Social Security numbers may be obtained by colleges and universities for students who have university jobs and/or receive federal financial aid.
Public schools, colleges and universities that ask for your SSN fall within the provisions of another federal law, the Privacy Act of 1974. This act requires such schools to provide a disclosure statement telling students how the Social Security number is used. If you are required to provide your SSN, be sure to look for the school's disclosure statement. If one is not offered, you may want to file a complaint with the school, citing the Privacy Act.
How can I avoid releasing my Social Security number?
Here are some strategies to protect your Social Security number:
1. Adopt an active policy of not giving out your SSN unless you are convinced it is required or is to your benefit. Make people show you why it is needed.
2. Never print your Social Security number on your checks, business cards, address labels or other identifying information. And do not carry your SSN card in your wallet, or other cards containing the SSN. Your wallet could be lost or stolen. Attempt to resist merchants' requests to write your SSN onto your checks. Explain how you could become a victim of banking fraud if someone were to use your SSN and account number to gain access to your bank or credit accounts, or to open new accounts in your name.
3. Request a copy of your Social Security Professional Earnings and Benefit Estimate Statement at least every three years to make certain the information in the file is correct. Contact the Social Security Administration at (800) 772-1213 to learn how to order this free report. If incorrect information is recorded, contact the Social Security Administration immediately. Someone may be fraudulently using your SSN for employment purposes. The Social Security Administration's fraud department can be reached at (800) 269-0271. Its website is www.ssa.gov.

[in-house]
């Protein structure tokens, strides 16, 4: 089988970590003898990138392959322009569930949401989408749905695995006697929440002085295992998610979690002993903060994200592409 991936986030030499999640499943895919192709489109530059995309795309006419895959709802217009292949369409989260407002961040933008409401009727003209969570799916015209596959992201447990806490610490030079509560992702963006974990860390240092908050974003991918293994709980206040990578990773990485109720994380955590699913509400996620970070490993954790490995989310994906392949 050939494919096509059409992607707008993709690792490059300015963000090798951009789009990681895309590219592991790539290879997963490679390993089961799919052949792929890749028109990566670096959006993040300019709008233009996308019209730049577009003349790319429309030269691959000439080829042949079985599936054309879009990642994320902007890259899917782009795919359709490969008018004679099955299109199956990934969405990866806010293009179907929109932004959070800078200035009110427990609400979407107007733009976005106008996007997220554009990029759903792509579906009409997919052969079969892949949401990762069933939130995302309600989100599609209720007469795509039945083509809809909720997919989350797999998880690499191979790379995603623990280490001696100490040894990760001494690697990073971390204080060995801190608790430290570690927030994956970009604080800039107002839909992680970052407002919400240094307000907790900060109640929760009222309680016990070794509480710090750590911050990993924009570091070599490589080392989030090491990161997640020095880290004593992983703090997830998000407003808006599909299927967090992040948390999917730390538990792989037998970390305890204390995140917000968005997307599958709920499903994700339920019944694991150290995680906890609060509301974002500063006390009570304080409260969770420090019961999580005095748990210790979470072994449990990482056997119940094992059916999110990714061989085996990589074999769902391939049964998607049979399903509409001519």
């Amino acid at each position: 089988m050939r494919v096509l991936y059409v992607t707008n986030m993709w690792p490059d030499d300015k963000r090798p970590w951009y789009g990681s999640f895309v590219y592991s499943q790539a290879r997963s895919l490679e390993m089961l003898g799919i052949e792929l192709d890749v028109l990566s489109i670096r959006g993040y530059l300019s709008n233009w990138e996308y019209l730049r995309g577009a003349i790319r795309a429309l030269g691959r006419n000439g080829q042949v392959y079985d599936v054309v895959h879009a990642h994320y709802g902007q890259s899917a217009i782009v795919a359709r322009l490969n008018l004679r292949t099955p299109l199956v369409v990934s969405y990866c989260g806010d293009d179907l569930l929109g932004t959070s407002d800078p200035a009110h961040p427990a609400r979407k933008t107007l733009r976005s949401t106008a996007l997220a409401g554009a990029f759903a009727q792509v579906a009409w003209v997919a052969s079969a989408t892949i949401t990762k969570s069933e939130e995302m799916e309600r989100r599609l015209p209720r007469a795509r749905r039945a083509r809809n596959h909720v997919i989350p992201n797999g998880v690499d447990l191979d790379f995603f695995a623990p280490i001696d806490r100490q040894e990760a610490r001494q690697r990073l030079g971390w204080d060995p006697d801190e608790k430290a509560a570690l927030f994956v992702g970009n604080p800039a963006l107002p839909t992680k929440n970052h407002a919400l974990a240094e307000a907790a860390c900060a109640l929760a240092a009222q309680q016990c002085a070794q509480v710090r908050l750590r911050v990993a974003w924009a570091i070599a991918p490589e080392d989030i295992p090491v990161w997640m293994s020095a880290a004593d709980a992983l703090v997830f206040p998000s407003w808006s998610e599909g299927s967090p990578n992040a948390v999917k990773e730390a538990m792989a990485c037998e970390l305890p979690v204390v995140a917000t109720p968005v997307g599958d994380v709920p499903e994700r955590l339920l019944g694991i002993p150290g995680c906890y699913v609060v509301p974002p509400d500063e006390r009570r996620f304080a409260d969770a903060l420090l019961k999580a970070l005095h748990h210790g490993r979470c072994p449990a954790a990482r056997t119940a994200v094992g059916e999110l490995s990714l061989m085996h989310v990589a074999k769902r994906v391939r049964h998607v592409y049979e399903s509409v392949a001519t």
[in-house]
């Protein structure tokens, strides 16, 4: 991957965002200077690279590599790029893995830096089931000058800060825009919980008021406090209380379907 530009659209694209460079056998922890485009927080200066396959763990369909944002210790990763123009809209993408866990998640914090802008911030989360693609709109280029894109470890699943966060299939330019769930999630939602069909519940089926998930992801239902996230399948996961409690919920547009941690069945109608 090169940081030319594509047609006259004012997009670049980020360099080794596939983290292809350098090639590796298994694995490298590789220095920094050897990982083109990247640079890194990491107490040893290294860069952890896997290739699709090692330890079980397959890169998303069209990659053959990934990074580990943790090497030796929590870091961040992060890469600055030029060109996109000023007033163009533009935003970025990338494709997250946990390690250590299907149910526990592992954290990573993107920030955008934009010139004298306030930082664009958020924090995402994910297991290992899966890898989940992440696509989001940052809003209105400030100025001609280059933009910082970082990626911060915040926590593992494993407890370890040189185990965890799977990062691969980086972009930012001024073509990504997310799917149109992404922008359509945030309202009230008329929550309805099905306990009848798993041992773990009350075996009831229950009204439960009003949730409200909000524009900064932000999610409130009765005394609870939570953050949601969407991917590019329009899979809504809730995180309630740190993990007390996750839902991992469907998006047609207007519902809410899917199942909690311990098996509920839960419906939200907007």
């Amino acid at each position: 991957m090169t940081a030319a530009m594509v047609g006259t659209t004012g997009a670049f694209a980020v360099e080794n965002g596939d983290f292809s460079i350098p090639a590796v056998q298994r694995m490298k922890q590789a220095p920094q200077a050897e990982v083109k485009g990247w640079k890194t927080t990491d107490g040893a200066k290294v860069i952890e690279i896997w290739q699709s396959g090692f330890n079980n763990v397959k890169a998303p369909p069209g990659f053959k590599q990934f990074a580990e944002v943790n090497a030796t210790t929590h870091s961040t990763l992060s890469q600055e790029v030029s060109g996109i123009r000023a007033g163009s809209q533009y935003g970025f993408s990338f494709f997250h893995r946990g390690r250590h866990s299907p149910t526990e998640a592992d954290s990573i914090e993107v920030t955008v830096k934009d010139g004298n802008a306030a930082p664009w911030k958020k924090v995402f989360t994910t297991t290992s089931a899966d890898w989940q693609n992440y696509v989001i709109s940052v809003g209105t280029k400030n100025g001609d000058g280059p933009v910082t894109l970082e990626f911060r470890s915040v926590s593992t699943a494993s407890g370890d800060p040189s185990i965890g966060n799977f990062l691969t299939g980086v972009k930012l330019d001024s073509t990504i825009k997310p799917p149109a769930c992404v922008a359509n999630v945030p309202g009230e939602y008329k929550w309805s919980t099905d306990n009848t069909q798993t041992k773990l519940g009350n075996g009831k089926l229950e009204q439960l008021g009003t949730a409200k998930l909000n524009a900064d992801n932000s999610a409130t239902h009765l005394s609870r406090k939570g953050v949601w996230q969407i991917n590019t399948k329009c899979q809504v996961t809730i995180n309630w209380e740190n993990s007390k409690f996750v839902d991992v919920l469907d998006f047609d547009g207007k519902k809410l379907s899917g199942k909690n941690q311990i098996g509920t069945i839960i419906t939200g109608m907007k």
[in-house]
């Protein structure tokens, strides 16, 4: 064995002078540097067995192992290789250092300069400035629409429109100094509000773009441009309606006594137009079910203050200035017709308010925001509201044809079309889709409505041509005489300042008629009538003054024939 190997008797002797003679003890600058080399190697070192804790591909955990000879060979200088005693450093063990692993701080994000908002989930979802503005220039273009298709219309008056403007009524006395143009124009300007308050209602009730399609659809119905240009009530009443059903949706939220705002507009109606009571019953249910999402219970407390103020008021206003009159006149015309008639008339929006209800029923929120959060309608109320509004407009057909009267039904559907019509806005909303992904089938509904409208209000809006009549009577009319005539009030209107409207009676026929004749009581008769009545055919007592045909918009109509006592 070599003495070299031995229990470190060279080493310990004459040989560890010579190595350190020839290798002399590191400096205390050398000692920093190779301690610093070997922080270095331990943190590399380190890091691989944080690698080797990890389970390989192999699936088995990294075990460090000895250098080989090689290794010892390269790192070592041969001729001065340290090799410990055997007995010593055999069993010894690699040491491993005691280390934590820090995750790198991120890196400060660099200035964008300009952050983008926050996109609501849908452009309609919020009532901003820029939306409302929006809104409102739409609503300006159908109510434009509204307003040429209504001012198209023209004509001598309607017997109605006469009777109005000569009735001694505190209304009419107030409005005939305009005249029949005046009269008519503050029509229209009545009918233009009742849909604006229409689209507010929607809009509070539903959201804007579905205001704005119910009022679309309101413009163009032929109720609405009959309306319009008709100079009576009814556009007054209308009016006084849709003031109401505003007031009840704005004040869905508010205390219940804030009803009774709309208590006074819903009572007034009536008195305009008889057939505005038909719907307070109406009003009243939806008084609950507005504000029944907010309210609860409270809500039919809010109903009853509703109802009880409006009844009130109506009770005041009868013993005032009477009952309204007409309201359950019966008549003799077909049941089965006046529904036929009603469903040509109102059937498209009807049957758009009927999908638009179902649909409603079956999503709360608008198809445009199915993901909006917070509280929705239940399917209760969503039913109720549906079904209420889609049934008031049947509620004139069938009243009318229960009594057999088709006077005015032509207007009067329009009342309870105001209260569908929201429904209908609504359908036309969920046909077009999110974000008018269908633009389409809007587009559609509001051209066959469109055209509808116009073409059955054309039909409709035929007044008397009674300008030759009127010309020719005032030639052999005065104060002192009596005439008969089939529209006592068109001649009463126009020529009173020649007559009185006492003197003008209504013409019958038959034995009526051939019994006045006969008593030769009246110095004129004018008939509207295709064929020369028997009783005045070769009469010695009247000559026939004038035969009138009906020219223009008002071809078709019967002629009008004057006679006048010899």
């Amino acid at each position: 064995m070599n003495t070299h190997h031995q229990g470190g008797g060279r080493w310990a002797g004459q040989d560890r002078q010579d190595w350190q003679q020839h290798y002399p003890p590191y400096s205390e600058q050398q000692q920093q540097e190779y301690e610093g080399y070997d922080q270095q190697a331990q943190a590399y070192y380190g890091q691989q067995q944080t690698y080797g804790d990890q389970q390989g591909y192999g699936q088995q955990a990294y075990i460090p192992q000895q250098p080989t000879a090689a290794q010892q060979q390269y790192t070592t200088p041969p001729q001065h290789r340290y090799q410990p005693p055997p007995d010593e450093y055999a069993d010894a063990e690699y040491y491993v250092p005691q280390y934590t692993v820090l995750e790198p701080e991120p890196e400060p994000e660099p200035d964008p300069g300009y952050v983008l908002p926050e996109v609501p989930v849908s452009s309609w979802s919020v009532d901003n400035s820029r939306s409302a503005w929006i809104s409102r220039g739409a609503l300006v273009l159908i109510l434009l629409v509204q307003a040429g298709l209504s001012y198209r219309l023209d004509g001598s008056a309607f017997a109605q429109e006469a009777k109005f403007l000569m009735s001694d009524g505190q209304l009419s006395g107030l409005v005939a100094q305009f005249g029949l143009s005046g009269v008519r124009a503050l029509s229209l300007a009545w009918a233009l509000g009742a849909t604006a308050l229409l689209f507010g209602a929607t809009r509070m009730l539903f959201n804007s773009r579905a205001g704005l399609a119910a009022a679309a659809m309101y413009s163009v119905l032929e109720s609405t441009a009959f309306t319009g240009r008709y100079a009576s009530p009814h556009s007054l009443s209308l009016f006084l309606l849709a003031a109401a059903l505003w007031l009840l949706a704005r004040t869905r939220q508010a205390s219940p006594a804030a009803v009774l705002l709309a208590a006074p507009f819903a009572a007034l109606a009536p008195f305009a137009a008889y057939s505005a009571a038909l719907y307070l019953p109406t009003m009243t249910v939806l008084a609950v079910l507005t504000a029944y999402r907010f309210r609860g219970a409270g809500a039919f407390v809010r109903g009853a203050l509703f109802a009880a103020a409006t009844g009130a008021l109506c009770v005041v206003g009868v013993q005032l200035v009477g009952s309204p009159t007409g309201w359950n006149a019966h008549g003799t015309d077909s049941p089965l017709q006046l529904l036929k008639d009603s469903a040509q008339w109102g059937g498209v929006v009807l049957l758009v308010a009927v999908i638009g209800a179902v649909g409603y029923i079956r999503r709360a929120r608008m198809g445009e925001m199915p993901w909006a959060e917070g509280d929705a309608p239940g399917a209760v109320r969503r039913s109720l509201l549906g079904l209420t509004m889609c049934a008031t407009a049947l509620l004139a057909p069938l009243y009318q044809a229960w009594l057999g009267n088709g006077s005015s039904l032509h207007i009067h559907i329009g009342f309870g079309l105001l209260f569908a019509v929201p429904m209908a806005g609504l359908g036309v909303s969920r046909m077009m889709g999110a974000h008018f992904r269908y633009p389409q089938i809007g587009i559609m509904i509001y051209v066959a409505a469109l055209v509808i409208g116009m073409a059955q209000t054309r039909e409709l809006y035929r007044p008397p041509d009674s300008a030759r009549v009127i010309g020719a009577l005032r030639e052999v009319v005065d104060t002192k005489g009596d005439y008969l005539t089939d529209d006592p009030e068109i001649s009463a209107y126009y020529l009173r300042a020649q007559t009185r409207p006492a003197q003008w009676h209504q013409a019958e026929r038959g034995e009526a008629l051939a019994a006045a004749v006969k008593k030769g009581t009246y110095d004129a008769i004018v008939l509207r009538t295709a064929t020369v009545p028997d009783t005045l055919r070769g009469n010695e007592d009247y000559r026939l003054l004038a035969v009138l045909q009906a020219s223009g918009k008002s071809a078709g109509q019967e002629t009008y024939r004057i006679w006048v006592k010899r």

4. Order a copy of your credit report each year. If you are a victim of identity theft, the credit report will contain evidence of credit or banking fraud committed using your name and SSN. It will also show other SSNs associated with your name.
5. If a private business requests your Social Security number:
6. In California, utilities cannot deny you service if you refuse to provide your Social Security number. However, a deposit may be required if you will not provide the information.
7. If your employer releases your Social Security number, you may want to explain why you object to its release. Most employers do not treat Social Security numbers as confidential information. But they may be willing to change their policy when they understand the twin dangers of invasion of privacy and fraud.
8. If your bank, credit union, or other financial service provider uses your Social Security number as a personal identification number (PIN) or as the identifier for banking by phone, write a letter of complaint. Demand to have a different PIN and/or identification number assigned. Explain why the SSN is an extremely poor choice for a banking security or identification code. If you use the last four digits of your SSN as your PIN for ATM and other banking or credit transactions, change it to something else, but not to a common number such as your birthdate.
9. If your state's Department of Motor Vehicles uses the SSN as the driver's license number, ask for an alternate number. Most states will grant one.